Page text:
Published on: 29th October 2018
As The Farr Institute’s funding comes to a close, Amitava Banerjee, Senior Lecturer in Clinical Data Science and Honorary Consultant Cardiologist at University College London, tells us about his experience.
What does your work involve?
My job spans three domains – clinical work as a cardiologist, informatics research and teaching. In my research I have three broad interests in “big data” research; cardiovascular disease in terms of prevention and risk prediction; learning health systems and adherence/persistence to treatment regimes. In terms of education I am involved in teaching from undergraduate to postgraduate level.
How long have you been with The Farr Institute?
What opportunities has The Farr Institute created for your field of work?
The opportunities in my areas of interest have been through linkage of people – in different institutions, disciplines and countries – in data – from hospital level to large-scale genomics – and through ideas – from application of machine learning in risk prediction to e-health technologies.
What would you say have been your main achievements and successes during your time funded by The Farr Institute?
I have set up a short course and MSc module in ‘Learning Health Systems’ at Farr London which are both, to our knowledge, the first courses of their kind in the UK. I have received grant funding for electronic health record research from NIHR to study cardiovascular disease in homeless populations, and the European Union’s Innovative Medicines Initiative to consider new definitions of heart failure and atrial fibrillation. I have also been involved as a senior author in several key publications.
What Farr Institute research from the past five years do you think has had the greatest impact or benefit to public health/society?
I think the research led by Spiros Denaxas, Harry Hemingway and colleagues about improving disease phenotypes like myocardial infarction and COPD and trajectories using Electronic Health Record data, including data science approaches to disease clustering, have been very important in understanding chronic diseases at health system level.
Being part of a UK-wide networked Institute, what have you found most challenging and most beneficial?
The greatest benefits to me have been the education, training and networking across disciplines. I have found the gap between clinical and research spheres still needs to be bridged in order to produce the science most relevant to healthcare, which is what I care about most as a clinician scientist.
How do you think The Farr Institute has helped raise awareness of the importance of patient data?
Both directly and indirectly, The Farr Institute has helped to describe the wide range of possibilities within routine clinical data in the UK for the public, health professionals and scientists alike.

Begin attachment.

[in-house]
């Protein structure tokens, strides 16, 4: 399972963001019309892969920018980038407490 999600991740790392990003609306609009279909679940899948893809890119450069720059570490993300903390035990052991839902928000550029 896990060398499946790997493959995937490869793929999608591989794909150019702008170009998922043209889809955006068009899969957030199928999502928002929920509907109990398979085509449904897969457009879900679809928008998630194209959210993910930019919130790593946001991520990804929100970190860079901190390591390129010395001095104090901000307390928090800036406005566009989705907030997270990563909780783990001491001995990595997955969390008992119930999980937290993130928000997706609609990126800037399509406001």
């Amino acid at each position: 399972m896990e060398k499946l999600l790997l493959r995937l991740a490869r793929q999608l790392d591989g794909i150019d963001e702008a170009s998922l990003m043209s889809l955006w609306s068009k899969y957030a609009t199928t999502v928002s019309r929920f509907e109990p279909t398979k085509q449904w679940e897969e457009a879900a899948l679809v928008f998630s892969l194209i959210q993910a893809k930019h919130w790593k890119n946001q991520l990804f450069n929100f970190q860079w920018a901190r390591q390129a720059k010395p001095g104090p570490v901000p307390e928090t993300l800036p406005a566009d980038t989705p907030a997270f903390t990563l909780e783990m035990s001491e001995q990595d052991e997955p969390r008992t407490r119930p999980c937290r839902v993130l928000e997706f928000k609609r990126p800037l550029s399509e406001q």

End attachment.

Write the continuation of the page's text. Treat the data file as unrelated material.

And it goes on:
How do you think The Farr Institute has advanced health data research in the UK?
I think The Farr Institute has raised awareness of the rich opportunities in the UK for health data science, and has done some sterling research. I think the two biggest challenges for Farr have been reaching out beyond the four geographic centres to include other non-Farr centres, and also to interact closely with the healthcare system, which is essential for true translational science. Health Data Research UK must act quickly and firmly in order for the full potential of UK health data science to be achieved.
In what ways have you been involved with or used the #datasaveslives campaign?
As a clinician and as an advisory group member for Understanding Patient Data, which supports better conversations about the uses of health information, the #datasaveslives campaign is incredibly important to me. In 2017, I co-wrote a BMJ editorial with two members of our Farr London patient and public panel on the topic.
Have you been able to gain new experiences or progress your career during your time with The Farr Institute?
Definitely. The Farr Institute has brought me into collaboration with people and techniques I might not have otherwise come across, from engineers and social scientists to programmers and mathematicians. The Farr Institute gave me my first senior faculty position so I will always be very grateful for this opportunity.
What are your plans for the future?
I plan to continue to grow my own research group in learning health systems research, focusing on cardiovascular disease, and I also plan to improve large-scale informatics training for all doctors at undergraduate and postgraduate levels. Both of these ventures will involve close working within the Health Data Research UK infrastructure.
What do you think The Farr Institute should be remembered for?
The Farr Institute should be remembered as the first core-funded health data research institute in the UK and start of an exciting chapter in UK healthcare where we can begin to unlock the real treasure, both for science and service improvement, in routine clinical data.